By Emily Roberts, HighGrade
WHEN analyst Vicky Binns studied mining engineering at the University of New South Wales (UNSW) in the 1980s she was one of eight women who started the course. By the end of her first year, she was the only female still enrolled. Her resolve, for which she is renowned, has remained with Binns through a career in which she has forged a reputation as one of the best resources analysts in the field.
Binns heads Merrill Lynch’s global mining, metals and steel research, and is the merchant bank’s primary analyst following BHP Billiton, Rio Tinto and Alumina. “Rarely off the mark when it comes to commodities and resource stocks” according to a senior Australian financial journalist, she is held in high esteem in a competitive and male-dominated – industry.
Binns graduated in 1986 from UNSW with a Bachelor of Mining Engineering (Hons 1) and completed the Dip Securities Institute of Australia in 1990. She has been in the securities industry since 1993 and prior to that worked some time in underground and opencut coal mining, as well as with Exxon as a petroleum engineer and oil trader. She has also had two children, now aged 8 and 6.
“On the whole, I have always found the industry’s attitude to professional women to be positive,” Binns told HighGrade. “I have never felt as though I could not be promoted in line with work performance or was not given the same opportunities that my male colleagues have been. However, the vastly higher intake of women in technical roles in the mining industry is great to see.”
Although there are not an equal number of men and women in Binns’ research team, the percentage is higher than many would think. In comparison, only 7% of technical roles in the mining industry are held by women, according to latest AusIMM figures. And there were only three female mining engineering graduates at UNSW last year. “In my global mining team, 35% of the mining analysts we have are women. In my Australian research team, 35% of the analysts are women,” Binns said.
Binns believes a modern-day workforce should have broad gender, race and cultural mix to produce a greater array of opinions and ideas. This is what generates excellent think-tanks and breakthroughs, she says. “I think it is very important to attract a broad cross-section of people in any industry workforce – whether it is employing more women or people from diverse cultural backgrounds. The whole point of idea generation is to encourage a pro-active debate in order to make decisions that add value or increase efficiency, and to do this, we need to foster an environment where people are not afraid to speak their mind and offer sometimes “way out” solutions. The women I know in this industry feel they fit in, and in my view are more prepared to speak out, and that’s a real positive”.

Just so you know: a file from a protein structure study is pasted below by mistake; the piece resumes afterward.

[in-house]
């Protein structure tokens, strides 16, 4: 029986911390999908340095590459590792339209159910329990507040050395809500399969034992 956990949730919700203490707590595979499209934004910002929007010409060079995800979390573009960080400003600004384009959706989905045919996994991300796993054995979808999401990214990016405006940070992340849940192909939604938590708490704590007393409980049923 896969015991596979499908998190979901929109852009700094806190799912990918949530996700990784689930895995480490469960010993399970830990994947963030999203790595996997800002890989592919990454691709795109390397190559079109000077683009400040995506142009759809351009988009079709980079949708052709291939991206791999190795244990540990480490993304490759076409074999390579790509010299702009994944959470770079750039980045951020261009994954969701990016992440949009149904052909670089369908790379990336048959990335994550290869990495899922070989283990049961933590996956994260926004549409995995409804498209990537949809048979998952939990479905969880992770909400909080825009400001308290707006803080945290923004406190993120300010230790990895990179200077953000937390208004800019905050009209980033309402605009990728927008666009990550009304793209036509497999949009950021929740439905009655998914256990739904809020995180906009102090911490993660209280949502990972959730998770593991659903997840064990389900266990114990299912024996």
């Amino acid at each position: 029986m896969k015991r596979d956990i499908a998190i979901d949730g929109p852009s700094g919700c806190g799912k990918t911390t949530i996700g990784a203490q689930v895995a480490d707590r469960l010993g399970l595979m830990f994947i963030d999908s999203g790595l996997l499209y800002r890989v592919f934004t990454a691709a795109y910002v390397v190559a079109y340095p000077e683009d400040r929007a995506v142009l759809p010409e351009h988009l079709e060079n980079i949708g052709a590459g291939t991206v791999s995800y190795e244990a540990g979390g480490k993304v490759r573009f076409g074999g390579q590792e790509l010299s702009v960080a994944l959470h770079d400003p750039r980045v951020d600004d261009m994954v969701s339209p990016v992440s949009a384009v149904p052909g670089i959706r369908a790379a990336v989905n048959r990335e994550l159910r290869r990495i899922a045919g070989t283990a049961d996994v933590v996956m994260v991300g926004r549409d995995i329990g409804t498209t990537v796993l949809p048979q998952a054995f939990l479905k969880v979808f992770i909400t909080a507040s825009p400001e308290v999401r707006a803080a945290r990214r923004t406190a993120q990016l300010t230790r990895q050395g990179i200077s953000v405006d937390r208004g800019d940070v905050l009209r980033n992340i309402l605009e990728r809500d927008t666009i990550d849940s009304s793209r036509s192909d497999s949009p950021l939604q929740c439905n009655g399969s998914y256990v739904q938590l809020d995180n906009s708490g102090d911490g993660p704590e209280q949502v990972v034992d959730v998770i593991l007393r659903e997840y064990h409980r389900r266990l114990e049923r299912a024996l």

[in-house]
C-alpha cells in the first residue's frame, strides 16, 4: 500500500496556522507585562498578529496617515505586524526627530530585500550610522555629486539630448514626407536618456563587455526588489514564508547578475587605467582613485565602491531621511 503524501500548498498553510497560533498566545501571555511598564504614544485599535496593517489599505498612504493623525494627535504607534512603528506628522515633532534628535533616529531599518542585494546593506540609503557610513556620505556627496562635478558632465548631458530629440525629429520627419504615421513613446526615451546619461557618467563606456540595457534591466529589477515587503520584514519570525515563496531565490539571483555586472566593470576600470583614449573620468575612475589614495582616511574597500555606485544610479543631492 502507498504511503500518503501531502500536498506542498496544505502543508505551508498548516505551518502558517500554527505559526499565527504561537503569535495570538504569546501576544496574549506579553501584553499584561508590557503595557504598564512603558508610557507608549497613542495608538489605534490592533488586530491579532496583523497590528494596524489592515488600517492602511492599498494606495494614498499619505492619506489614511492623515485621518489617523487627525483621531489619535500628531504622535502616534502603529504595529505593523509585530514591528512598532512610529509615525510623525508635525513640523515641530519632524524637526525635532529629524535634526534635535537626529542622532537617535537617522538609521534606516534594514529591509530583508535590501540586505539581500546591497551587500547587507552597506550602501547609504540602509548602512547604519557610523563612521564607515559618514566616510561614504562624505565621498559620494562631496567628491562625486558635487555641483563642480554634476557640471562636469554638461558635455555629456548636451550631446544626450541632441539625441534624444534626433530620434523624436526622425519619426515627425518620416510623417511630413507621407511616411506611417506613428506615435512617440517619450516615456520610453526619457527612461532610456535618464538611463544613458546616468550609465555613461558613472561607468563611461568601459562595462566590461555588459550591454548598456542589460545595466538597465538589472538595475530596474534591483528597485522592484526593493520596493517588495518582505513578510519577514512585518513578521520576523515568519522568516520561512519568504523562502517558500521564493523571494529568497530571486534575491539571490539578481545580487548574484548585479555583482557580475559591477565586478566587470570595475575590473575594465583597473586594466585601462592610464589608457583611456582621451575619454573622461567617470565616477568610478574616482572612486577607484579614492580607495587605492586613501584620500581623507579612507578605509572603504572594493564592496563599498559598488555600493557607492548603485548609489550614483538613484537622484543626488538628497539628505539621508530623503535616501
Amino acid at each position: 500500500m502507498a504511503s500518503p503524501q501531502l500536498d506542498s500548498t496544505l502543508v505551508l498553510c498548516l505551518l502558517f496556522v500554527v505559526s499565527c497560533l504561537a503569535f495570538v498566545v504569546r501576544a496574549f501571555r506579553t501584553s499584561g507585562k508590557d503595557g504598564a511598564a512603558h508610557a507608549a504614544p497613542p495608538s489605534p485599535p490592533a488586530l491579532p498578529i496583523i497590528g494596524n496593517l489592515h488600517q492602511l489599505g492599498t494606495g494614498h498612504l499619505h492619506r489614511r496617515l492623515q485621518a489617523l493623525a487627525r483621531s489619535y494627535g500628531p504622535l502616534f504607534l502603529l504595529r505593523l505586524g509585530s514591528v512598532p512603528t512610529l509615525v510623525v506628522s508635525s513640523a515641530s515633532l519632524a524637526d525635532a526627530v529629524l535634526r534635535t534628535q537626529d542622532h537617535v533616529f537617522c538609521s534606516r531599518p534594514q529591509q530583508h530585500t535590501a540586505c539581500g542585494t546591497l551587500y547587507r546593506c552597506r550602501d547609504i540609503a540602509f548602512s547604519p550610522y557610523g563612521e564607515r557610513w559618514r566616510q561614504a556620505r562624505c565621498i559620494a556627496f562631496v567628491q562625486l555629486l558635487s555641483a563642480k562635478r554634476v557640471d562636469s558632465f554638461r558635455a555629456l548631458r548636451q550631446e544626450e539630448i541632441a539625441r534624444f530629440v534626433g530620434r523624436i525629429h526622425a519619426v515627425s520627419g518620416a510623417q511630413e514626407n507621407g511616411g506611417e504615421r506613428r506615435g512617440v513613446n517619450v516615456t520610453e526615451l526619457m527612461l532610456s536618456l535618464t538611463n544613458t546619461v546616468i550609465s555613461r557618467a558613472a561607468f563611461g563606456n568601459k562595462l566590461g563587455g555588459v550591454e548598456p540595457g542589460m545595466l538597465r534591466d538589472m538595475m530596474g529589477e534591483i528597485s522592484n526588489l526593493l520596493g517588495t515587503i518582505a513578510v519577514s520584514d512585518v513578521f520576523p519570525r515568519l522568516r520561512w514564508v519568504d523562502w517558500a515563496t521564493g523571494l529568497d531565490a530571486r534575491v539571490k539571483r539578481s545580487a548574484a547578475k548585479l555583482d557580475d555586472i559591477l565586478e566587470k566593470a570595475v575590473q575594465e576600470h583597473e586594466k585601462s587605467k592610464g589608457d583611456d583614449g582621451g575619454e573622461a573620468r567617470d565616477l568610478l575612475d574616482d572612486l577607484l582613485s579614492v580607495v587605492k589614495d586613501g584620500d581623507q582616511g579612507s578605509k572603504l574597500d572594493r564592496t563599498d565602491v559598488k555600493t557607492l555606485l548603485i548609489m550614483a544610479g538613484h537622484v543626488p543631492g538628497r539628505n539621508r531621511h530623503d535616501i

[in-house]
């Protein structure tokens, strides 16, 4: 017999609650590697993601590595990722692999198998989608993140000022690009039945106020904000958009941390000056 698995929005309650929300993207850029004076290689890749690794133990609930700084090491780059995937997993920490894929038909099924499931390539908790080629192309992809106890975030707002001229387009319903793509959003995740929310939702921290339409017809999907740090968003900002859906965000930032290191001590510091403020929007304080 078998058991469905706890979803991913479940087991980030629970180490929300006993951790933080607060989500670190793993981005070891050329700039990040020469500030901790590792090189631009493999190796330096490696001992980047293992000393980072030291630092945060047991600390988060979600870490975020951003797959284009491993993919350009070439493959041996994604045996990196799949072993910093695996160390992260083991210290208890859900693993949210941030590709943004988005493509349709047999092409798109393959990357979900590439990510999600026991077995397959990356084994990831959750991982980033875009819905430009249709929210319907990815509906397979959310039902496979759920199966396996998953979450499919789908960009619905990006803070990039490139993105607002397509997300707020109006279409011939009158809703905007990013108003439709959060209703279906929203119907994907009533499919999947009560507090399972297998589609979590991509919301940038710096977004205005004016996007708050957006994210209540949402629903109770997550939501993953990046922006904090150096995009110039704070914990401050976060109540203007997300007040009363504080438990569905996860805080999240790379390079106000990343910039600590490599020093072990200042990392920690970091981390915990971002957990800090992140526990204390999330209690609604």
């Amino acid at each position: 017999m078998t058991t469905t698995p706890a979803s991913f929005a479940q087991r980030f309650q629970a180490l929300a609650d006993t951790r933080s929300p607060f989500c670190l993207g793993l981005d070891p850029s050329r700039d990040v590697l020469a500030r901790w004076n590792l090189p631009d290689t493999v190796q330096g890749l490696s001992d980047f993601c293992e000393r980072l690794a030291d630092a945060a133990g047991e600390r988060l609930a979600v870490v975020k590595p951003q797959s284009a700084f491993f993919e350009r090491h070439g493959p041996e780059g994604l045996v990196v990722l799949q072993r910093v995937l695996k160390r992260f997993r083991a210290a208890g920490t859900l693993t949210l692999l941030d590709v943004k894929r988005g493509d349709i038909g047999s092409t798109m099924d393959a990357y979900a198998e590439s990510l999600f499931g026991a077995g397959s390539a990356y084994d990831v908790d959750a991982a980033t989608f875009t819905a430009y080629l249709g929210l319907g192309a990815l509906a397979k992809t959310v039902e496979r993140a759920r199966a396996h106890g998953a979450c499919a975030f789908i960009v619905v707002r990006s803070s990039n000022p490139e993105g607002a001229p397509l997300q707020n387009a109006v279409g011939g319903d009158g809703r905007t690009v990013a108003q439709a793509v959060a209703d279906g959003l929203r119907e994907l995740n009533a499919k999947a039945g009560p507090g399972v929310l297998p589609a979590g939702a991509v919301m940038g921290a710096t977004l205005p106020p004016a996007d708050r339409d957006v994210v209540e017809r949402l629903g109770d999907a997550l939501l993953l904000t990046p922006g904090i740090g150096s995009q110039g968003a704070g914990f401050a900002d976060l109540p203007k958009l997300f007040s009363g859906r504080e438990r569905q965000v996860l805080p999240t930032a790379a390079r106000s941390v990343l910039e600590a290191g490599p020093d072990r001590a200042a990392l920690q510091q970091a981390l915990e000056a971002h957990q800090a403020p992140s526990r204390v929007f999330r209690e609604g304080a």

Binns says she has had many positive influences in her life and career, and she cites Westpac CEO Gail Kelly and Nelson Mandela as two powerful motivators. “Gail Kelly inspires me professionally as someone who has reached the top of her game as a CEO of a major bank at a relatively young age, yet she has four children and being a mother myself, I know how hard this can be sometimes,” Binns said. “That is why it is important to have a great partner and for you to both make choices which benefit the family. Nelson Mandela inspires me personally as he typifies the “never give up” attitude. No matter how impossible things may seem, if you plan and you push for what you think is right, then it can happen. It makes me very proud to hear my kids sing “Free Nelson Mandela” in the car and want to learn about his life.
“Another positive influence on me is my friend Annie Miller. She is a woman with an incredible skill set who could do anything she wanted, yet she chooses to work for the Cancer Council of NSW and help and provide support for people who are terminally ill and to help their families cope with the changes. This takes immense character, fortitude and resilience.”
As well as getting inspiration from others, Binns takes pride in providing a positive work environment to her colleagues. On the flip side, nurturing staff can also be a key challenge, amongst the many other day-to-day tasks, she says.
“The key challenges in my mining role are to determine if a mining company actually has the asset they say they have, and then work out if the value of that asset is already factored into the equity share price,” she said. “Given such volatile times in financial markets, often the good news gets ignored and bad news gets the company slammed. Either way, fundamentals will prevail in the long term and this is why the mining industry looks to me to be healthy for many years yet.”
“In a management sense, the key challenges are people. Looking after the careers of my team, making sure they are challenged and mentored, as well as being remunerated and promoted on performance. It does give me a kick to see my young team members move on to larger roles both here in Australian and offshore and be successful.”
And if she had to provide encouragement for young girls at her old high school considering a career in the broking or mining industries, Binns has some pertinent advice: “Work hard; be passionate about your job; don’t be too sensitive; be honest and direct – never say you know the answer when you don’t but sure as hell find it out; decide what you want and never give up.”
Article reproduced from HighGrade www.highgrade.net